PAST: GENDER AND THE JUSTICE SYSTEM
100x100cm, spray paint and markers on canvas
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ABOUT THE WORK
In Unity's own words
"Not an isolated incident..." This work presents women killed by men as individual names rather than statistics.
There is an artist called Dinah Vagina, and she made a piece for International Women’s Day. It was 118 small women made out of clay to represent the 118 women killed by men the previous year. It really touched me and I wanted to do something to compliment that. Just around the corner from where that work was displayed I had set up a legal wall the year before. I put a call out for writers and we painted all of those names on the wall. A friend of mine made a video, we had a poet performing a spoken word piece too.
The year after I was asked to do something for 8th March in Swansea and so I painted those names on the canvas live during the event. An audience member came up to me afterwards and opened up about her domestic abuse, and that was massive for me. I realised that if I can touch just one person with this work then it is definitely worth doing.
Unity grew up in Mid-Wales and now lives just outside Cardiff. Best known for murals, she is passionate and progressive about graffiti as a means of community engagement. Initially favoring spray-paint on walls, her installations, 3-D pieces and projects challenge stereotypes and encourage debate. Her work can be seen in hospitals, art and community settings in Wales as well as on public walls across the UK and as far afield as Hong Kong and Bangkok.
(image credit Suhmayah Banda)
We had a short chat with Unity to get to know her better
What has been your creative journey?
My father painted portraits, and my mother was very musical and later on she painted on silk, so as kids we were always drawing. Art has just always been there, it was never a moment of choosing it - it always felt instinctual.
In school I hated my art teacher, it was actually my graphic design teacher who was really influential. It was an option at GCSE to do graphic design, which was more like technical drawing. I took my projects in a very artistic direction like sculptures, and the teachers just let me roll with it.
I applied for illustration at university, but I didn’t get in so I ended up doing design studies. It was a range of disciplines like product design, fashion, architecture and packaging. I really enjoyed the breadth of knowledge and getting to sample all the different approaches, but at the time I really had no concrete creative direction.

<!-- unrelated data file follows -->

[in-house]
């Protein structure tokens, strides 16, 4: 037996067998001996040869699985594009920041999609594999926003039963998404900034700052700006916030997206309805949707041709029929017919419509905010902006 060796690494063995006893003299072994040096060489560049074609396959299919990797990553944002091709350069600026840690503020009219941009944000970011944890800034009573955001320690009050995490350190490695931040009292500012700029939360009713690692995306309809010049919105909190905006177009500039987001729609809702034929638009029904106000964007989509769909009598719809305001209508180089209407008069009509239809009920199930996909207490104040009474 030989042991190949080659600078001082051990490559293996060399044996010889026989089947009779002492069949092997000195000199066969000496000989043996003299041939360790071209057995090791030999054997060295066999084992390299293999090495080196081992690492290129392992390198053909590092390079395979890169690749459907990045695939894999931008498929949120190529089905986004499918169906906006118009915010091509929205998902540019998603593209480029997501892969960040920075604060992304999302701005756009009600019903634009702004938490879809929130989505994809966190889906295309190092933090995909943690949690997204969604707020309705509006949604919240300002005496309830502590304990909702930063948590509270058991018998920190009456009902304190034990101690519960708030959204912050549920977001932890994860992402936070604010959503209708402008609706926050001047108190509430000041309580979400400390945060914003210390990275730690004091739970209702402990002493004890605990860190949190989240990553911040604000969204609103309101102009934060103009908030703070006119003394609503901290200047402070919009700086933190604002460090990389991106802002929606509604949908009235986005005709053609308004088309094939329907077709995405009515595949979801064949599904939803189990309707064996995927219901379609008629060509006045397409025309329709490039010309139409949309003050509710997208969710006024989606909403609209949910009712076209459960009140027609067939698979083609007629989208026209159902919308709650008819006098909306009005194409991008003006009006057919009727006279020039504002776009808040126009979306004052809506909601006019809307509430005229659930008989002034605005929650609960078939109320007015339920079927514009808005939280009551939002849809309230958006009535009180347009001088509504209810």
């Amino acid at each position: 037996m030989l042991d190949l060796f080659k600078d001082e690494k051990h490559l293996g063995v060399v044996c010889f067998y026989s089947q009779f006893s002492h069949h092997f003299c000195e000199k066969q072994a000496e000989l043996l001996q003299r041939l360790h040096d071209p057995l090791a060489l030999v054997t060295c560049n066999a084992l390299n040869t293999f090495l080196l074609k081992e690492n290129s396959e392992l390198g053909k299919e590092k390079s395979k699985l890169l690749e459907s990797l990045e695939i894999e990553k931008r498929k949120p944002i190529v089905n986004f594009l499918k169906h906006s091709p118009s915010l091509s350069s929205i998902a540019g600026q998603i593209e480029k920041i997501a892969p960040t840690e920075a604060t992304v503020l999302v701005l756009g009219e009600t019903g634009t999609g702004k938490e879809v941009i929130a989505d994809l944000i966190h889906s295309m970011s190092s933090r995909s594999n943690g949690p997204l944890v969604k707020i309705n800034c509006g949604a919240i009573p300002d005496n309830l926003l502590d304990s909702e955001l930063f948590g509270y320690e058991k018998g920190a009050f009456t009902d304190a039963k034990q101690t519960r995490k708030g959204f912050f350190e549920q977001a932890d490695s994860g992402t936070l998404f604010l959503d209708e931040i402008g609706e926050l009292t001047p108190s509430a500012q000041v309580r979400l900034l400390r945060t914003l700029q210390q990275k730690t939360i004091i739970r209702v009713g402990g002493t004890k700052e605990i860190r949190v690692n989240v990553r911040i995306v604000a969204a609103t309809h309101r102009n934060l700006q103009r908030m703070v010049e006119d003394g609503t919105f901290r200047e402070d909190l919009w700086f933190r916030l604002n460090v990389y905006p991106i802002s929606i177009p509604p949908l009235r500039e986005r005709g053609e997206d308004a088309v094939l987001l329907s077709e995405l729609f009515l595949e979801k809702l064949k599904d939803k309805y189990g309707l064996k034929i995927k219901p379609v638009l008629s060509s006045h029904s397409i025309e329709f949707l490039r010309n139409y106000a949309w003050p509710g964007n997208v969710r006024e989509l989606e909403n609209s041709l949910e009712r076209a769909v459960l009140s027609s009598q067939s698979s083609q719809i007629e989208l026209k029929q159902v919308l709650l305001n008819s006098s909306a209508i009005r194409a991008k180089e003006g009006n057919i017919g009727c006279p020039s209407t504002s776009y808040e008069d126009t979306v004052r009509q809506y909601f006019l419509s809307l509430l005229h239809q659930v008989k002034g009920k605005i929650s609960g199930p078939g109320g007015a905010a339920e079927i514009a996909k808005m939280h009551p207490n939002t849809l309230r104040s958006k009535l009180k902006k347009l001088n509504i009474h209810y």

When I moved to London I started drawing lettering on bits of wood I found in skips, it was quite an unconscious process. One day I was at my cousin’s house and I saw a Graffiti magazine and that’s when I had the lightbulb moment - I was drawing my version of that style. I guess the main thing that I took away from GCSE graphic design was the lettering. I remember on all my projects in the portfolio I would go all out with the titles, I was always fascinated with letter forms.
So once you made the link with Graffiti through looking at the magazine, how did you get into it?
All through uni I was around people who were DJing, so I bought some third hand decks when I was in London. When I moved up to Cardiff, I got chatting to the guys in Oner Signs (paint 7 print shop) whilst browsing their records and they told me a place where you could go and spray paint, so I went and started experimenting and meeting people who were also into it.
Were you into Hip-Hop?
Yes! Music came first. I was buying records before I even had decks, then once I had my decks and learnt how to play I got more and more into the culture and started experimenting with all the elements. The sense of community was definitely what drew me in, it’s like having an extended family all over the world.
Did you learn graffiti through the community too?
There was a place called the Boiler House, and they used to have events there. One of the events was focussed on women in Hip-Hop and I got talked into painting with Little Miss, Lou Lockwood (who wrote Enta) and Jodie. People had mentioned Little Miss to me before, but we’d never met. We ended up forming a crew called TLC, and it was through painting with them I learnt how it all works and the rules of painting graffiti. The whole painting with other people was massive for me, and still is really. I’d much rather go paint with people or at a jam - that sense of togetherness that is so present in Hip-Hop.
How did you transition to working on canvas?
My mother passed away about 8 years ago now. I had done canvases before, but after she passed away I started working on this canvas and I was just frantically painting canvases. It was winter so I couldn’t really get out and paint on the walls, so I was painting on canvas as a way of working through stuff.
Having all these canvas pieces developed into wanting to exhibit. At the same time I started to realise that painting was a way for me to work through emotions so I started analysing my work a bit more. I was able to start painting consciously and predetermining what I wanted to paint about.
What does art mean to you?
We have a saying in Hiphop culture 'each one teach one'. As well as my own work I do a lot of community engagement projects. I always try to create a long-term legal space, opening opportunities for others who may be talented but have never had access to a legal wall. It’s important within my practice to encourage others to continue their creative journey.
Painting is crucial for my mental health. If I’m not creating I start to feel really down. Painting lifts me up - that being in the moment when nothing else matters and it’s just you and the wall.